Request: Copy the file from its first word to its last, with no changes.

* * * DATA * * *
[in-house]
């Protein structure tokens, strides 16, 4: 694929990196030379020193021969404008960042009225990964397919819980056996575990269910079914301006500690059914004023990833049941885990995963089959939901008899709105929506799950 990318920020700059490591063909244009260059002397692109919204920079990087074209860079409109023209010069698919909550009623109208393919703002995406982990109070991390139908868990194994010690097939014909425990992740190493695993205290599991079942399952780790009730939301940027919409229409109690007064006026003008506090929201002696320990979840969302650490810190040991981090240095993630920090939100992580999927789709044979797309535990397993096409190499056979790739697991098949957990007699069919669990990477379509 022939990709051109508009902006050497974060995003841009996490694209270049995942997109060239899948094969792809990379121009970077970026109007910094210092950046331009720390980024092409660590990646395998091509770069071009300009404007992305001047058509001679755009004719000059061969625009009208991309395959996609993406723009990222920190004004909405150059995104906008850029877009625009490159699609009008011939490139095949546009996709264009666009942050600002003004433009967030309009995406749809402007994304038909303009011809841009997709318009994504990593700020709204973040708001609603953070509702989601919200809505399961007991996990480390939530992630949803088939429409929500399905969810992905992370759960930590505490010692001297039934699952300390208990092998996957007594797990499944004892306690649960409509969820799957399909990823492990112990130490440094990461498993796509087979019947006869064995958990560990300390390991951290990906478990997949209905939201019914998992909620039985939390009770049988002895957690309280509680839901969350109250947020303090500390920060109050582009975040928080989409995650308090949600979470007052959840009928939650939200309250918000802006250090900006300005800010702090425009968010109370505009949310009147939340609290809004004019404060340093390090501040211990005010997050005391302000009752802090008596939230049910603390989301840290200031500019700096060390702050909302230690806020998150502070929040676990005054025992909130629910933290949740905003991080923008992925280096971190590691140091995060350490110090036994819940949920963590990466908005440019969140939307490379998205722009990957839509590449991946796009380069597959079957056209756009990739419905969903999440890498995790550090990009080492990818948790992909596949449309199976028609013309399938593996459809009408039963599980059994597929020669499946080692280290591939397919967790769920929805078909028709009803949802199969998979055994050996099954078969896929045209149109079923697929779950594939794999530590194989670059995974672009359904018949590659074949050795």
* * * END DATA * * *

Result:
[in-house]
């Protein structure tokens, strides 16, 4: 694929990196030379020193021969404008960042009225990964397919819980056996575990269910079914301006500690059914004023990833049941885990995963089959939901008899709105929506799950 990318920020700059490591063909244009260059002397692109919204920079990087074209860079409109023209010069698919909550009623109208393919703002995406982990109070991390139908868990194994010690097939014909425990992740190493695993205290599991079942399952780790009730939301940027919409229409109690007064006026003008506090929201002696320990979840969302650490810190040991981090240095993630920090939100992580999927789709044979797309535990397993096409190499056979790739697991098949957990007699069919669990990477379509 022939990709051109508009902006050497974060995003841009996490694209270049995942997109060239899948094969792809990379121009970077970026109007910094210092950046331009720390980024092409660590990646395998091509770069071009300009404007992305001047058509001679755009004719000059061969625009009208991309395959996609993406723009990222920190004004909405150059995104906008850029877009625009490159699609009008011939490139095949546009996709264009666009942050600002003004433009967030309009995406749809402007994304038909303009011809841009997709318009994504990593700020709204973040708001609603953070509702989601919200809505399961007991996990480390939530992630949803088939429409929500399905969810992905992370759960930590505490010692001297039934699952300390208990092998996957007594797990499944004892306690649960409509969820799957399909990823492990112990130490440094990461498993796509087979019947006869064995958990560990300390390991951290990906478990997949209905939201019914998992909620039985939390009770049988002895957690309280509680839901969350109250947020303090500390920060109050582009975040928080989409995650308090949600979470007052959840009928939650939200309250918000802006250090900006300005800010702090425009968010109370505009949310009147939340609290809004004019404060340093390090501040211990005010997050005391302000009752802090008596939230049910603390989301840290200031500019700096060390702050909302230690806020998150502070929040676990005054025992909130629910933290949740905003991080923008992925280096971190590691140091995060350490110090036994819940949920963590990466908005440019969140939307490379998205722009990957839509590449991946796009380069597959079957056209756009990739419905969903999440890498995790550090990009080492990818948790992909596949449309199976028609013309399938593996459809009408039963599980059994597929020669499946080692280290591939397919967790769920929805078909028709009803949802199969998979055994050996099954078969896929045209149109079923697929779950594939794999530590194989670059995974672009359904018949590659074949050795």